* * * * * * * * * *

I wonder if you have ever had the experience of being brought into the sudden awareness of the true value of a thing—something that you may not have noticed or understood or valued before; but that afterward—once your eyes were opened to it—your heart became completely changed about that thing.

If I may suggest it, I believe that—somewhere along the way—that’s happened to this woman. She may not have completely understood beforehand who Jesus was, or grasped the whole value of what it was that He was about to do for her. But at a certain point, by a work of the Holy Spirit, her heart was opened, and she gained a profound understanding. It utterly changed her heart. And as a result, she responded by expressing her gratitude in a way that was outstandingly extravagant—and that even shocked those who saw it, and who did not yet understand what Jesus was going to do.

Mark does not mention this woman’s name. But if you’re a reader of the Bible, you already know her. The Gospel writer John tells us that this woman was none other than Mary—the sister of our Lord’s dear friends Martha and Lazarus; who lived in the little town of Bethany, not far from Jerusalem.

John’s Gospel tells us that—not long before—Jesus had raised Mary’s brother Lazarus from the grave in order to show everyone that He is ‘the resurrection and the life’. It was an event that all who witnessed it were talking about. And not long afterward, a special dinner was put on in Jesus’ honor. John tells us that Lazarus was sitting at the table with the Lord; and that people were coming from everywhere to see Lazarus—and also to see the Lord Jesus who had raised him from the dead. Martha served dinner; and you can be sure it was a big event. And Mary was also present.

By the way; have you ever thought about the differences between these three friends of Jesus? Their unique personalities shine through in the stories that the Bible tells us about them. Martha, as you probably remember, was a woman who was always involved in activities and in getting things done. She was a strong personality—and we might even say that she was, at times, a bit of a bossy-pants. Her sister Mary, on the other hand, was reserved and quiet and some-what passive. I suspect that people sometimes looked down upon Mary just a bit when she was compared with her more ‘outgoing’ sister Martha. Do you remember another occasion when Martha put on a dinner for Jesus? Martha was working her fingers to the bone; and she complained to Jesus that Mary was not helping her. And where was Mary? She was sitting at Jesus’ feet—listening to Him teach. Jesus told Martha that she was being worried and bothered by many things, but that only one thing was needed. He said that Mary had found that one thing—and that Jesus would not take that thing away from her.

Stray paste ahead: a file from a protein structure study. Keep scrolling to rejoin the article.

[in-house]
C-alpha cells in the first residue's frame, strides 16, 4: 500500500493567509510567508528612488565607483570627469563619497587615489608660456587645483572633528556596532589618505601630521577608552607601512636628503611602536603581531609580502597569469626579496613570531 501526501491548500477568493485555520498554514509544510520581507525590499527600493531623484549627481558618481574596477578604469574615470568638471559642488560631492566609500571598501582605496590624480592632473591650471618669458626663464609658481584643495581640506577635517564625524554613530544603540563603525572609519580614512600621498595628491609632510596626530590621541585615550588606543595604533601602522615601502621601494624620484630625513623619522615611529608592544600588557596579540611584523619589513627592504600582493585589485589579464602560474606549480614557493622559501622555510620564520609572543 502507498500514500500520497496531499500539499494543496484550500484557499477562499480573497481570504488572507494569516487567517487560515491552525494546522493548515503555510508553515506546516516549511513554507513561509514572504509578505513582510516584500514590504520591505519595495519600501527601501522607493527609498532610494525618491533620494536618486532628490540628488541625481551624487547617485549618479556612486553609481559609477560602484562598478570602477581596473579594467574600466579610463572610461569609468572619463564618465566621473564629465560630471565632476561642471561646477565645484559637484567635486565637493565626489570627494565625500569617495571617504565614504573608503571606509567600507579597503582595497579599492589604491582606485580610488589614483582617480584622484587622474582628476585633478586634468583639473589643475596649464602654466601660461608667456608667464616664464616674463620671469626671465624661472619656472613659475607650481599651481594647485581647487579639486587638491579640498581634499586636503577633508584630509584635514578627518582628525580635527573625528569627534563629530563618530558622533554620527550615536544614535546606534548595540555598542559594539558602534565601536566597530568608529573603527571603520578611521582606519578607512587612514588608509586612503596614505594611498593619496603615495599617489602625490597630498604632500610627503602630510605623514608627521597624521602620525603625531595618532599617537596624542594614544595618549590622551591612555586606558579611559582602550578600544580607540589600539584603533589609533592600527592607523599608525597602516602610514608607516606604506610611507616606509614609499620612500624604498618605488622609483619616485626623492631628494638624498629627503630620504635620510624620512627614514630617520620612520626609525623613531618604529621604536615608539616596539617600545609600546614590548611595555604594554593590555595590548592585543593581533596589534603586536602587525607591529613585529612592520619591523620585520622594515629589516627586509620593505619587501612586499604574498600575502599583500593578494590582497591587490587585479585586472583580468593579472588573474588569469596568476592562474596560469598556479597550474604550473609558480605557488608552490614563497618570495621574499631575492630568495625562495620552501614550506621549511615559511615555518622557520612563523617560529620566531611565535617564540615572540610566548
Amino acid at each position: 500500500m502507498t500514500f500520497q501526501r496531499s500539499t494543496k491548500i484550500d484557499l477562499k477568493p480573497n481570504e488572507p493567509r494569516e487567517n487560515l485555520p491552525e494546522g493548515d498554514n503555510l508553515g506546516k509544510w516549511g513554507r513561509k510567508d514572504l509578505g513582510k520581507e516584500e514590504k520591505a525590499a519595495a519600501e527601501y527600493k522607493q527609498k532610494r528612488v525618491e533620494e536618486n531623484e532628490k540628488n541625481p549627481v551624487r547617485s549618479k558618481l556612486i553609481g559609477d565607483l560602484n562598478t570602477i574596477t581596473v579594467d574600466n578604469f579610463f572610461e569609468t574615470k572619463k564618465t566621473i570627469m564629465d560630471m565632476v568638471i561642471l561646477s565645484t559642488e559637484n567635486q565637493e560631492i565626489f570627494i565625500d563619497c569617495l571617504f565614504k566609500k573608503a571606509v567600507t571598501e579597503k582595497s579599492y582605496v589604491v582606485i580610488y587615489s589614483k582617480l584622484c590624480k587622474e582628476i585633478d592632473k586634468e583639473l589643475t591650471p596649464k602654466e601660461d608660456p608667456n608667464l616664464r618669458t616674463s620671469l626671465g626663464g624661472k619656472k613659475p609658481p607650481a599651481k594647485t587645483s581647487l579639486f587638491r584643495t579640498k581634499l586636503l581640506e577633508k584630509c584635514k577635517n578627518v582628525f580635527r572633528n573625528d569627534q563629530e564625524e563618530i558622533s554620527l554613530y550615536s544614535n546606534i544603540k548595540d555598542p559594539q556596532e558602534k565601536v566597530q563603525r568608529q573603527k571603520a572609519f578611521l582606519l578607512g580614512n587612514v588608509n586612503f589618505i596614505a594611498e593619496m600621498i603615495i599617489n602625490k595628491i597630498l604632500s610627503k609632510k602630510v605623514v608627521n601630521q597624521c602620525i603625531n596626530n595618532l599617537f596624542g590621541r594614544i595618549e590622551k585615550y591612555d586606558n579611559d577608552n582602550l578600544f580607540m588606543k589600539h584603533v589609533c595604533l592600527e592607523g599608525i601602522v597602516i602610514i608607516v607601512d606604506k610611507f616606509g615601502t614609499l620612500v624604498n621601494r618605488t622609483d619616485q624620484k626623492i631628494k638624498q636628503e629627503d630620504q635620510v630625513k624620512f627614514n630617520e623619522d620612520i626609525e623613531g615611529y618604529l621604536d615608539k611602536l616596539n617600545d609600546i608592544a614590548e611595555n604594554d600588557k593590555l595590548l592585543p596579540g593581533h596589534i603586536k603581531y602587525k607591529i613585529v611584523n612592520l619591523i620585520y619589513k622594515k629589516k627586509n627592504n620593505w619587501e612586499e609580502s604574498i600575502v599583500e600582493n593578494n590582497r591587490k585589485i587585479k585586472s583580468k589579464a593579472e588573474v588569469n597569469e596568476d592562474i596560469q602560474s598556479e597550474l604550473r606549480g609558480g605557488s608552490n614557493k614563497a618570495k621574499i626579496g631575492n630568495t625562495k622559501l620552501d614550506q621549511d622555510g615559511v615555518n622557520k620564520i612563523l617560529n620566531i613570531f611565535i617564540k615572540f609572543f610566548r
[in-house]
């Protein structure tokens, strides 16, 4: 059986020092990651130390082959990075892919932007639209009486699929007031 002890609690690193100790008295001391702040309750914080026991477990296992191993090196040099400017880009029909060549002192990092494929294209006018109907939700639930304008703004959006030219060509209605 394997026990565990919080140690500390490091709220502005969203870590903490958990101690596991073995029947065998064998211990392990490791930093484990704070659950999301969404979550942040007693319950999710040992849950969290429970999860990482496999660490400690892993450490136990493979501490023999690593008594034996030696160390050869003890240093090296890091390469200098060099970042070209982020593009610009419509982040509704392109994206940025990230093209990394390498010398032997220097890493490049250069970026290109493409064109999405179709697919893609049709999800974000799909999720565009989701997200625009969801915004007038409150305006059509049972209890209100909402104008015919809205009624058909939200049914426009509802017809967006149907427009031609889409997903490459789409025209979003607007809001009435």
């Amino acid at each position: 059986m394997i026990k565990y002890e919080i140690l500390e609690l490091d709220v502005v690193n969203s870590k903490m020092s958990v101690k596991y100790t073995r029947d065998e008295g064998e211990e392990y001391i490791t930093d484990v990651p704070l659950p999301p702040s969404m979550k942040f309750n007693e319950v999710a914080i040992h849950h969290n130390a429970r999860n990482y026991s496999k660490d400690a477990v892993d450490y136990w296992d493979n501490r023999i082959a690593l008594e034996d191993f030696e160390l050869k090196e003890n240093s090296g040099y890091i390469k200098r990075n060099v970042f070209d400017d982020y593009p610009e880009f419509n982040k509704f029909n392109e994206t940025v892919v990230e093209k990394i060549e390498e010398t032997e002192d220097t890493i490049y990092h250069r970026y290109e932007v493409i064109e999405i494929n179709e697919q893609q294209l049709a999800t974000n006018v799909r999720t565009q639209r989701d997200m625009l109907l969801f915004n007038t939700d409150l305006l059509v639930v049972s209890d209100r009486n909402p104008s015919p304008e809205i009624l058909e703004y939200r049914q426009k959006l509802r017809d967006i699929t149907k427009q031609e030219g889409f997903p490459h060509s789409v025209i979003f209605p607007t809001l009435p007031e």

It’s interesting that we don’t read of a single word being uttered from Lazarus in the whole Bible. I suspect that—with these two sisters of his—he learned to be quiet. He is only mentioned in the Bible as sitting at the table with Jesus—or walking out to Him from the tomb. But as one great preacher from the past pointed out, the three of them represent three very basic responses to our Lord: Martha served Him; Mary listened to Him; and Lazarus enjoyed fellowship with Him. It would be wonderful if all three of these qualities were to be found in us in our own personal relationship with Jesus.

So; this event that we’re reading about in Mark 14 was that very dinner—thrown in honor of Jesus for having raised Lazarus from the dead; with Martha and Mary and a whole lot of friends being present with our Lord.

And I believe that this ‘anointing’ story is being told to us for a very important reason. Mary—this shy, sensitive woman who came to Jesus and performed this act of anointing that shocked everyone; but who then received such great praise from our Lord for it—is set before us as an example of the kind of whole-hearted expression of faith that you and I ought to show to the Lord Jesus.

Once our eyes are properly opened to the true value of His sacrifice on the cross for us—just as hers were—our most appropriate response to Him who gave His all for us is to now give our all to Him in return.

* * * * * * * * * *